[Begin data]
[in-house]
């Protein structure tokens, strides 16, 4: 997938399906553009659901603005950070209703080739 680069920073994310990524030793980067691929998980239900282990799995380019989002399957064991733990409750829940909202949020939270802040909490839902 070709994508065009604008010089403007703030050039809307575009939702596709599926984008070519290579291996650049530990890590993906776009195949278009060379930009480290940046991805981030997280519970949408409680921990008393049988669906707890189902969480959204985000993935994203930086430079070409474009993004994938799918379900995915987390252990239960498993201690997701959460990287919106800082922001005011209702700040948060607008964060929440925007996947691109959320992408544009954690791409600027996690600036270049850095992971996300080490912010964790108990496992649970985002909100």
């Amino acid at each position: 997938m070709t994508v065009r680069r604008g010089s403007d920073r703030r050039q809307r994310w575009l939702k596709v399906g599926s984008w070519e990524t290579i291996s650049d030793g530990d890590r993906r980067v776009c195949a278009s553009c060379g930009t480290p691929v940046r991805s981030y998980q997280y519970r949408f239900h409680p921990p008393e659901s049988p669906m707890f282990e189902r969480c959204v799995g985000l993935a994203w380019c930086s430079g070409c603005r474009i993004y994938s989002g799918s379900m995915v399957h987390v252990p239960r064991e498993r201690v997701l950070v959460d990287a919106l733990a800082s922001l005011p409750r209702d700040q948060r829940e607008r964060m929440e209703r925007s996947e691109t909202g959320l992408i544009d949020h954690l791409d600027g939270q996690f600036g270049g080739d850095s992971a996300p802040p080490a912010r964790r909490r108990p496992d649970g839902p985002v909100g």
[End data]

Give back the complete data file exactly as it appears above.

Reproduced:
[in-house]
């Protein structure tokens, strides 16, 4: 997938399906553009659901603005950070209703080739 680069920073994310990524030793980067691929998980239900282990799995380019989002399957064991733990409750829940909202949020939270802040909490839902 070709994508065009604008010089403007703030050039809307575009939702596709599926984008070519290579291996650049530990890590993906776009195949278009060379930009480290940046991805981030997280519970949408409680921990008393049988669906707890189902969480959204985000993935994203930086430079070409474009993004994938799918379900995915987390252990239960498993201690997701959460990287919106800082922001005011209702700040948060607008964060929440925007996947691109959320992408544009954690791409600027996690600036270049850095992971996300080490912010964790108990496992649970985002909100």
């Amino acid at each position: 997938m070709t994508v065009r680069r604008g010089s403007d920073r703030r050039q809307r994310w575009l939702k596709v399906g599926s984008w070519e990524t290579i291996s650049d030793g530990d890590r993906r980067v776009c195949a278009s553009c060379g930009t480290p691929v940046r991805s981030y998980q997280y519970r949408f239900h409680p921990p008393e659901s049988p669906m707890f282990e189902r969480c959204v799995g985000l993935a994203w380019c930086s430079g070409c603005r474009i993004y994938s989002g799918s379900m995915v399957h987390v252990p239960r064991e498993r201690v997701l950070v959460d990287a919106l733990a800082s922001l005011p409750r209702d700040q948060r829940e607008r964060m929440e209703r925007s996947e691109t909202g959320l992408i544009d949020h954690l791409d600027g939270q996690f600036g270049g080739d850095s992971a996300p802040p080490a912010r964790r909490r108990p496992d649970g839902p985002v909100g």